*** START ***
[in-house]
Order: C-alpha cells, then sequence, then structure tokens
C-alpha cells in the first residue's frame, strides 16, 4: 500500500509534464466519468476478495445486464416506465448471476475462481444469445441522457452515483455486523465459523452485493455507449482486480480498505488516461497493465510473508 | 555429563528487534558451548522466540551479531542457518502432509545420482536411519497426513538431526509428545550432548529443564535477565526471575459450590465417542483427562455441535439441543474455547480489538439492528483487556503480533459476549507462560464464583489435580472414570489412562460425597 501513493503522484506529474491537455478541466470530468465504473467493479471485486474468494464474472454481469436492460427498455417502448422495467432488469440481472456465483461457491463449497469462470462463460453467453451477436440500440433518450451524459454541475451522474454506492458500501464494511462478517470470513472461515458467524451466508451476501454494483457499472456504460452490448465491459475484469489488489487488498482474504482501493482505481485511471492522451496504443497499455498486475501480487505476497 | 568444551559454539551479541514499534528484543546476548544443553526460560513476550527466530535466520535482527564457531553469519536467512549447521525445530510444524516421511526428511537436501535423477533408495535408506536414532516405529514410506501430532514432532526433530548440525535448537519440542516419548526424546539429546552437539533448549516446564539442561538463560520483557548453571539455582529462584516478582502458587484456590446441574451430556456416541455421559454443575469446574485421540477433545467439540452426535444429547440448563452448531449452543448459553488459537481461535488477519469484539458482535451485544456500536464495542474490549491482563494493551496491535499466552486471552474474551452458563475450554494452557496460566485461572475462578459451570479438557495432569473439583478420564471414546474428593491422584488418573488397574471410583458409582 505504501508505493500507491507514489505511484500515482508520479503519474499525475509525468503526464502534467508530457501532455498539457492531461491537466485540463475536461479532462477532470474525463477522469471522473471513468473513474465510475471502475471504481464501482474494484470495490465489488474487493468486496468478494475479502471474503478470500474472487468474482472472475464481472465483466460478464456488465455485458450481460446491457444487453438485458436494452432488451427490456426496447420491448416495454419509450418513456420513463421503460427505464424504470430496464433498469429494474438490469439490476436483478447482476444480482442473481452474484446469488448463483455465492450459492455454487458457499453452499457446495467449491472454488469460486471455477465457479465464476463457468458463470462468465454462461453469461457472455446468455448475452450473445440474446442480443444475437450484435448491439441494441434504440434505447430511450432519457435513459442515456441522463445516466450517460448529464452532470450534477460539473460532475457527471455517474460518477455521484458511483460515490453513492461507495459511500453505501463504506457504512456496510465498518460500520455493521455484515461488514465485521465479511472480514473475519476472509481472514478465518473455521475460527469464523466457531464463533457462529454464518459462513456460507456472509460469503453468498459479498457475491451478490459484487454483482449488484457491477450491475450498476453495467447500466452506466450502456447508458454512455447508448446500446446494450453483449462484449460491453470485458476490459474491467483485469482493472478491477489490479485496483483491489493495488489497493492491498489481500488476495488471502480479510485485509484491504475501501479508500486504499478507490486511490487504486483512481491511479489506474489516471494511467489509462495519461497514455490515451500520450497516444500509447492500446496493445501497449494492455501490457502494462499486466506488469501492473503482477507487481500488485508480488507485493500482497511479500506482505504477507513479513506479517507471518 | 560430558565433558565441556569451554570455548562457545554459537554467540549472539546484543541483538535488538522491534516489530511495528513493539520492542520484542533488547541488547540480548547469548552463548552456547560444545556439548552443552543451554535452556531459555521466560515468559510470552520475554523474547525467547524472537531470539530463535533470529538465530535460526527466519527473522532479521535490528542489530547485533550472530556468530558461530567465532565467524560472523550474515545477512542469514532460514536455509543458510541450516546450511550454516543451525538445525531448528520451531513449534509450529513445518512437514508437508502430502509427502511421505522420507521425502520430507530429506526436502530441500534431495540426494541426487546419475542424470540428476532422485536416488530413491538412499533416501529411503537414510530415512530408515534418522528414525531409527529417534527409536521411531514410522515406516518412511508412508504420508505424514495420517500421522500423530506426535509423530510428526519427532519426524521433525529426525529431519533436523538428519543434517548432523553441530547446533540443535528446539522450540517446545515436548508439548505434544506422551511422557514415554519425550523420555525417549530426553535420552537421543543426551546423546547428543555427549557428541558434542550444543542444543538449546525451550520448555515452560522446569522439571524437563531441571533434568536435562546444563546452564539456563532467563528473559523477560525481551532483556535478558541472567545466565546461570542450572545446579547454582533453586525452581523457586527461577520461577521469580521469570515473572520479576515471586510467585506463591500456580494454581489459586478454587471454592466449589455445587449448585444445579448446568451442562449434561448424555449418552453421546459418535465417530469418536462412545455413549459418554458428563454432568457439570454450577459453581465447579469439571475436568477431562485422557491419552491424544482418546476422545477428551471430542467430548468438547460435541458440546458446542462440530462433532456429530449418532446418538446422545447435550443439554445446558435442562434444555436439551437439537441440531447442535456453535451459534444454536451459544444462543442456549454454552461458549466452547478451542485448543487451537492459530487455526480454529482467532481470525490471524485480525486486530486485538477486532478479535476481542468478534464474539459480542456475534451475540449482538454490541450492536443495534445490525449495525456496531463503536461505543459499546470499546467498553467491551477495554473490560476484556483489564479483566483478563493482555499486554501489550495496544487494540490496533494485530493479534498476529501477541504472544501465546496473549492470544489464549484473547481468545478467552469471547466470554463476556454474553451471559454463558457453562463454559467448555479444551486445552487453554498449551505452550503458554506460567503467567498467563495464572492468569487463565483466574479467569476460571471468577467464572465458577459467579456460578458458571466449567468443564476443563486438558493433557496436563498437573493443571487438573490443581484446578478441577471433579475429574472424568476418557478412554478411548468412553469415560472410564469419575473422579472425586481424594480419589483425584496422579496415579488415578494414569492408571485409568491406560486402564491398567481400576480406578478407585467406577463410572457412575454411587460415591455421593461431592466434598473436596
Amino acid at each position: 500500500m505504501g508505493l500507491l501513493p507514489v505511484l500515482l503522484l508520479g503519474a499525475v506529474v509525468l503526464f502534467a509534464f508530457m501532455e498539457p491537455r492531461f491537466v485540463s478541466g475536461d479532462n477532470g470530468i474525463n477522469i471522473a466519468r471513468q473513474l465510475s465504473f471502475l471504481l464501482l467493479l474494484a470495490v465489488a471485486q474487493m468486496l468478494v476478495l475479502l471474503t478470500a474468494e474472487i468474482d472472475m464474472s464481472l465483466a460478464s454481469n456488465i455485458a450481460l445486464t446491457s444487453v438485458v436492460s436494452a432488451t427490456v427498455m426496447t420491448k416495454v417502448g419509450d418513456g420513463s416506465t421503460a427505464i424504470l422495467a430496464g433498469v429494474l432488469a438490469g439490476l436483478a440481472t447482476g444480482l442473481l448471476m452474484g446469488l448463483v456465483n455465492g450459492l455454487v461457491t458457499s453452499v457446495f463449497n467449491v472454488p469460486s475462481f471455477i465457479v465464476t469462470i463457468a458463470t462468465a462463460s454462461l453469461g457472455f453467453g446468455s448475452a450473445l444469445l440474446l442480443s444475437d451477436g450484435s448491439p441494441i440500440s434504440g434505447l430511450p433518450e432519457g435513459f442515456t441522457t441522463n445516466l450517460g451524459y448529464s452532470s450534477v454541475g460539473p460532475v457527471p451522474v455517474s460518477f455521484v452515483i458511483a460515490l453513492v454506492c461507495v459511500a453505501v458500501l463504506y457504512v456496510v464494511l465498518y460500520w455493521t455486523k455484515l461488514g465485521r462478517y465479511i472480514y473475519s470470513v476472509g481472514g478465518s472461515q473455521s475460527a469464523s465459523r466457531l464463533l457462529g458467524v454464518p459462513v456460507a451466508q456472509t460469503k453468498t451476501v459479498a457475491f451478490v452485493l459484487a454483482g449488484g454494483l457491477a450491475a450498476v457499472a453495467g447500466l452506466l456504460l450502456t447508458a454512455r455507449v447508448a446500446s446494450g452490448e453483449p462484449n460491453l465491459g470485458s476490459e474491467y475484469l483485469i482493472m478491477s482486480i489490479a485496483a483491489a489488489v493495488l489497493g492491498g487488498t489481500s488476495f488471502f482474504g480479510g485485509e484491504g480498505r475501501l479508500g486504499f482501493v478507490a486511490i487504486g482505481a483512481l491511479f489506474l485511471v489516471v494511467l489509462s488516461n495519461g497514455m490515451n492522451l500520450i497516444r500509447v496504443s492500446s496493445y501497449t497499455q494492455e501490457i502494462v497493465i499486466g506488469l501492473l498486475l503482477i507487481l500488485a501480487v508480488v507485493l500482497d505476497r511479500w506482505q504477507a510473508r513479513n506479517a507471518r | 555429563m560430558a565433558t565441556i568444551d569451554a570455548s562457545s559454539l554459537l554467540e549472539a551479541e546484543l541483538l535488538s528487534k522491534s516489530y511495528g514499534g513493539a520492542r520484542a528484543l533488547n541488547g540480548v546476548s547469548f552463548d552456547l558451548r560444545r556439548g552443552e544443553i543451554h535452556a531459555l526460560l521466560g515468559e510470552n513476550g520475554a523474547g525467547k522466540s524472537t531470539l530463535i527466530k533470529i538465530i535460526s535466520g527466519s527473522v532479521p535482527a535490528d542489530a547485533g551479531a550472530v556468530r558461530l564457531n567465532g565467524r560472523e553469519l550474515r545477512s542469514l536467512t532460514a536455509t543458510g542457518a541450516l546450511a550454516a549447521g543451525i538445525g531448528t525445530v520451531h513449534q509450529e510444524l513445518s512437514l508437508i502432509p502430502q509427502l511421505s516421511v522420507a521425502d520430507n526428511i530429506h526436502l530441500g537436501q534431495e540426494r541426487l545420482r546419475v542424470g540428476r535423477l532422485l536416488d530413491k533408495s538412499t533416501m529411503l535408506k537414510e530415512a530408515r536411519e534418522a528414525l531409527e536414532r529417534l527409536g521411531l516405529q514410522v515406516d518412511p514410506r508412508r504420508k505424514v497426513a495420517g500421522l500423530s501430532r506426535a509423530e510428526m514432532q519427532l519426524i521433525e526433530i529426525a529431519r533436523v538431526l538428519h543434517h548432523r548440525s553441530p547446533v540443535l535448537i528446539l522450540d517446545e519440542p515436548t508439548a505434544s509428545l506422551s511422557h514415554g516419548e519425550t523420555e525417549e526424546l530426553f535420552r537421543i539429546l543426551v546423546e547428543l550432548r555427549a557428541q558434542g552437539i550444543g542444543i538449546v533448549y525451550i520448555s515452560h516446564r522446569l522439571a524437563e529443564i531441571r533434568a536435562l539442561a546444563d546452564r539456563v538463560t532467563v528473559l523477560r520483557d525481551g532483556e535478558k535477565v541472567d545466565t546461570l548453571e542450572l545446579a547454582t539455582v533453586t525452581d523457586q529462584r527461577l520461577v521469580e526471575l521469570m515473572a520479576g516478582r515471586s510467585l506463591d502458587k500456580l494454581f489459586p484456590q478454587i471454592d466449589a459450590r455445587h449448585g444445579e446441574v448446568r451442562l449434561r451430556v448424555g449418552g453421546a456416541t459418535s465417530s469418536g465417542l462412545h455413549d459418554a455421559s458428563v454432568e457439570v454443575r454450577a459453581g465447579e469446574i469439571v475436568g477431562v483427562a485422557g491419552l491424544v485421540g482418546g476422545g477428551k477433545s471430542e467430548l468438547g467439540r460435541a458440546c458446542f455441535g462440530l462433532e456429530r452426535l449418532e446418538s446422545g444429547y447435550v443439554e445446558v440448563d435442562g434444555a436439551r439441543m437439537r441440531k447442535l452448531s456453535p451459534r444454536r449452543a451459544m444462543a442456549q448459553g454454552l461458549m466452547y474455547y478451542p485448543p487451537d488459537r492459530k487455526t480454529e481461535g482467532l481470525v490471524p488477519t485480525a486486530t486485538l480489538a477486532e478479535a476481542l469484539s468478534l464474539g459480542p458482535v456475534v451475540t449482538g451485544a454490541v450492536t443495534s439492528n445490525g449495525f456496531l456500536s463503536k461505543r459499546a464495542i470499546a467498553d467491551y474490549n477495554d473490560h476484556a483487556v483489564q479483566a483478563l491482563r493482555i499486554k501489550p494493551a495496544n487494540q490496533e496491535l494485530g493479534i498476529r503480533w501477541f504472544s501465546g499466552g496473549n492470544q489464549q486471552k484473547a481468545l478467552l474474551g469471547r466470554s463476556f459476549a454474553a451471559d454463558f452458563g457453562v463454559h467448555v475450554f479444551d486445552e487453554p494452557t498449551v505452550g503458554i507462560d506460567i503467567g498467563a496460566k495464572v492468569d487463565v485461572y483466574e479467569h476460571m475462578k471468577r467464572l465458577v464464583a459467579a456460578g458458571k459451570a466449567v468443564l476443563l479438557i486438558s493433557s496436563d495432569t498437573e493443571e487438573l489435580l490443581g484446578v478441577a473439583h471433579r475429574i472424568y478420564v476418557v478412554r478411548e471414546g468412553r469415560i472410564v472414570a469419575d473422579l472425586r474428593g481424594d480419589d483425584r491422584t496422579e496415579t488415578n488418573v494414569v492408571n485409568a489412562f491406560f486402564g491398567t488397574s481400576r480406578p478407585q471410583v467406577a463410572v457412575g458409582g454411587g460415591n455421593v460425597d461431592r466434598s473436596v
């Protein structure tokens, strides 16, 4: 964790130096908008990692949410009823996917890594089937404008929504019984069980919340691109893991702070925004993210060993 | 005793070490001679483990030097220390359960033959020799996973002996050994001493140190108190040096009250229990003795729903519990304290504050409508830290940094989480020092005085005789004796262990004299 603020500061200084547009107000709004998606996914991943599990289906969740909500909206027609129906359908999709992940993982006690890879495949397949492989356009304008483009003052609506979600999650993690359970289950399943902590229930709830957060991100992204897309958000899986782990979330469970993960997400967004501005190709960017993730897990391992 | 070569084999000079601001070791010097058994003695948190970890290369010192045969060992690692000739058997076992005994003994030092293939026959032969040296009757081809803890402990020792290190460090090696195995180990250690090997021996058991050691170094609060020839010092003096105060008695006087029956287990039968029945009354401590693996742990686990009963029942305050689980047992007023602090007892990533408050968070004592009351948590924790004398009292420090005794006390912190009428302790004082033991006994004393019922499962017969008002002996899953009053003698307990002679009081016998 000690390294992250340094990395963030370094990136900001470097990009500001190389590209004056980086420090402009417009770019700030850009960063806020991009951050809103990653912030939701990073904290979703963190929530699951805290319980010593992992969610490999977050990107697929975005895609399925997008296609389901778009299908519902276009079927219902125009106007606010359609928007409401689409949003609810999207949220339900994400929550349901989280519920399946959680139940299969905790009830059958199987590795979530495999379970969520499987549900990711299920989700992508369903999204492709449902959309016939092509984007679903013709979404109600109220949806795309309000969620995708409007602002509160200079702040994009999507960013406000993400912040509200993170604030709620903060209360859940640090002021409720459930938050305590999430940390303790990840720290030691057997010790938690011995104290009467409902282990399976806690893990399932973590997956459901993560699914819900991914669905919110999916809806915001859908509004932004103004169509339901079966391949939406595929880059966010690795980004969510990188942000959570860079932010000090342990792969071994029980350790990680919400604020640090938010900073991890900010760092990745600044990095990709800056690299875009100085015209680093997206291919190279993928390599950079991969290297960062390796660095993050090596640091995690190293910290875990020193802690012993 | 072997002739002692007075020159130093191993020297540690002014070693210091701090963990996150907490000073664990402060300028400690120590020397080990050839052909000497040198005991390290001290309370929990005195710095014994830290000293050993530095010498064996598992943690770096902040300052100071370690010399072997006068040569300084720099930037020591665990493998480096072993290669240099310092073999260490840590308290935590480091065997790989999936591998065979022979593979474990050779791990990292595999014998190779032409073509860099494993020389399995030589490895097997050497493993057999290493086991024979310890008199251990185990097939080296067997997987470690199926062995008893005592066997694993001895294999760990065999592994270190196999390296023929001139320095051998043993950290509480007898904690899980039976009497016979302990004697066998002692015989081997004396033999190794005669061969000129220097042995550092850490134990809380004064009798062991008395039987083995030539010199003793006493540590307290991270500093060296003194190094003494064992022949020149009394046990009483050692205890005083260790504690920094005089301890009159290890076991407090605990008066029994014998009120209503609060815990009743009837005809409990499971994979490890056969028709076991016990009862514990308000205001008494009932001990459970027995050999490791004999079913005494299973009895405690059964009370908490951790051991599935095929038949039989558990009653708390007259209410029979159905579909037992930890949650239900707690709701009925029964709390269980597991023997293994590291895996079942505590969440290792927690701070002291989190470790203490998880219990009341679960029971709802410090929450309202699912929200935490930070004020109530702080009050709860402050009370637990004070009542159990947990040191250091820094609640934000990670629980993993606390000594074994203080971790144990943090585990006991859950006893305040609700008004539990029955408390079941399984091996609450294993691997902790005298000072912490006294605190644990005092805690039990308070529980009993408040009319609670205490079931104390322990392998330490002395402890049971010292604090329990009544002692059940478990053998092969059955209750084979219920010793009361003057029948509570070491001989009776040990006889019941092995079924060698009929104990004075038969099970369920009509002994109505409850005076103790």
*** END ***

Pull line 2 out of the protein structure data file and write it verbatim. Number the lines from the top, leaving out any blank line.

Order: C-alpha cells, then sequence, then structure tokens